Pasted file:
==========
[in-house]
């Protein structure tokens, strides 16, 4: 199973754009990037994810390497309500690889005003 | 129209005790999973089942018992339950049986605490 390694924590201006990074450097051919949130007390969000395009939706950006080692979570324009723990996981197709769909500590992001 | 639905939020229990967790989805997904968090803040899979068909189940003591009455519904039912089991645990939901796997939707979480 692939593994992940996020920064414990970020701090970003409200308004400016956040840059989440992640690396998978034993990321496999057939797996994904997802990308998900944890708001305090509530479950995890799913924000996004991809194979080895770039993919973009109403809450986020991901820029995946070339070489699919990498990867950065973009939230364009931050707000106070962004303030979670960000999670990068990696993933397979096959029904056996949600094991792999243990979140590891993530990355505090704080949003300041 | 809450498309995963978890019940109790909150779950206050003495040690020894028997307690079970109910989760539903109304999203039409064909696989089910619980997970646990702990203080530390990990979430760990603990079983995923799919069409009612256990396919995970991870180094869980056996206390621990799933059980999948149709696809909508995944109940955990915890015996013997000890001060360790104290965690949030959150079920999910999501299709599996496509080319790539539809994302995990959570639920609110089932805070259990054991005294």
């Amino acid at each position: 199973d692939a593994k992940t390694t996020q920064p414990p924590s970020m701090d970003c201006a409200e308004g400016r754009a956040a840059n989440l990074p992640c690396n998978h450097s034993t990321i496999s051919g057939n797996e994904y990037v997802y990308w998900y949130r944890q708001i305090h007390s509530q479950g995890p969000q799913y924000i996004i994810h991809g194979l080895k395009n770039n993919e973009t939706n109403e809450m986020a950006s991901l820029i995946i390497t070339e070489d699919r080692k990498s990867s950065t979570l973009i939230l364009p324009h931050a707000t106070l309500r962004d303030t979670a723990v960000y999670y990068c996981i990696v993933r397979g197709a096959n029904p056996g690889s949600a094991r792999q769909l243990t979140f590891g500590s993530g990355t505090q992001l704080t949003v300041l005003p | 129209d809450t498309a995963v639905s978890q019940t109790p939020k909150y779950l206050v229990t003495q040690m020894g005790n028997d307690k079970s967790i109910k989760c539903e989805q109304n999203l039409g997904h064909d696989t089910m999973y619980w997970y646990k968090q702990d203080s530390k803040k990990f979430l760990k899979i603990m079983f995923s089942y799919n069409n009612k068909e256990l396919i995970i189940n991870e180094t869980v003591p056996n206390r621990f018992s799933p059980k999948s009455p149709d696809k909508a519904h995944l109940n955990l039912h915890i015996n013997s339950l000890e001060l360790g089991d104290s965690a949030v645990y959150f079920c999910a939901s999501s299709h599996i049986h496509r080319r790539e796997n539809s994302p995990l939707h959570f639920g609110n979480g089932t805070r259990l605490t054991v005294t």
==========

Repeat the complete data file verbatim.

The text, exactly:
[in-house]
């Protein structure tokens, strides 16, 4: 199973754009990037994810390497309500690889005003 | 129209005790999973089942018992339950049986605490 390694924590201006990074450097051919949130007390969000395009939706950006080692979570324009723990996981197709769909500590992001 | 639905939020229990967790989805997904968090803040899979068909189940003591009455519904039912089991645990939901796997939707979480 692939593994992940996020920064414990970020701090970003409200308004400016956040840059989440992640690396998978034993990321496999057939797996994904997802990308998900944890708001305090509530479950995890799913924000996004991809194979080895770039993919973009109403809450986020991901820029995946070339070489699919990498990867950065973009939230364009931050707000106070962004303030979670960000999670990068990696993933397979096959029904056996949600094991792999243990979140590891993530990355505090704080949003300041 | 809450498309995963978890019940109790909150779950206050003495040690020894028997307690079970109910989760539903109304999203039409064909696989089910619980997970646990702990203080530390990990979430760990603990079983995923799919069409009612256990396919995970991870180094869980056996206390621990799933059980999948149709696809909508995944109940955990915890015996013997000890001060360790104290965690949030959150079920999910999501299709599996496509080319790539539809994302995990959570639920609110089932805070259990054991005294």
């Amino acid at each position: 199973d692939a593994k992940t390694t996020q920064p414990p924590s970020m701090d970003c201006a409200e308004g400016r754009a956040a840059n989440l990074p992640c690396n998978h450097s034993t990321i496999s051919g057939n797996e994904y990037v997802y990308w998900y949130r944890q708001i305090h007390s509530q479950g995890p969000q799913y924000i996004i994810h991809g194979l080895k395009n770039n993919e973009t939706n109403e809450m986020a950006s991901l820029i995946i390497t070339e070489d699919r080692k990498s990867s950065t979570l973009i939230l364009p324009h931050a707000t106070l309500r962004d303030t979670a723990v960000y999670y990068c996981i990696v993933r397979g197709a096959n029904p056996g690889s949600a094991r792999q769909l243990t979140f590891g500590s993530g990355t505090q992001l704080t949003v300041l005003p | 129209d809450t498309a995963v639905s978890q019940t109790p939020k909150y779950l206050v229990t003495q040690m020894g005790n028997d307690k079970s967790i109910k989760c539903e989805q109304n999203l039409g997904h064909d696989t089910m999973y619980w997970y646990k968090q702990d203080s530390k803040k990990f979430l760990k899979i603990m079983f995923s089942y799919n069409n009612k068909e256990l396919i995970i189940n991870e180094t869980v003591p056996n206390r621990f018992s799933p059980k999948s009455p149709d696809k909508a519904h995944l109940n955990l039912h915890i015996n013997s339950l000890e001060l360790g089991d104290s965690a949030v645990y959150f079920c999910a939901s999501s299709h599996i049986h496509r080319r790539e796997n539809s994302p995990l939707h959570f639920g609110n979480g089932t805070r259990l605490t054991v005294t």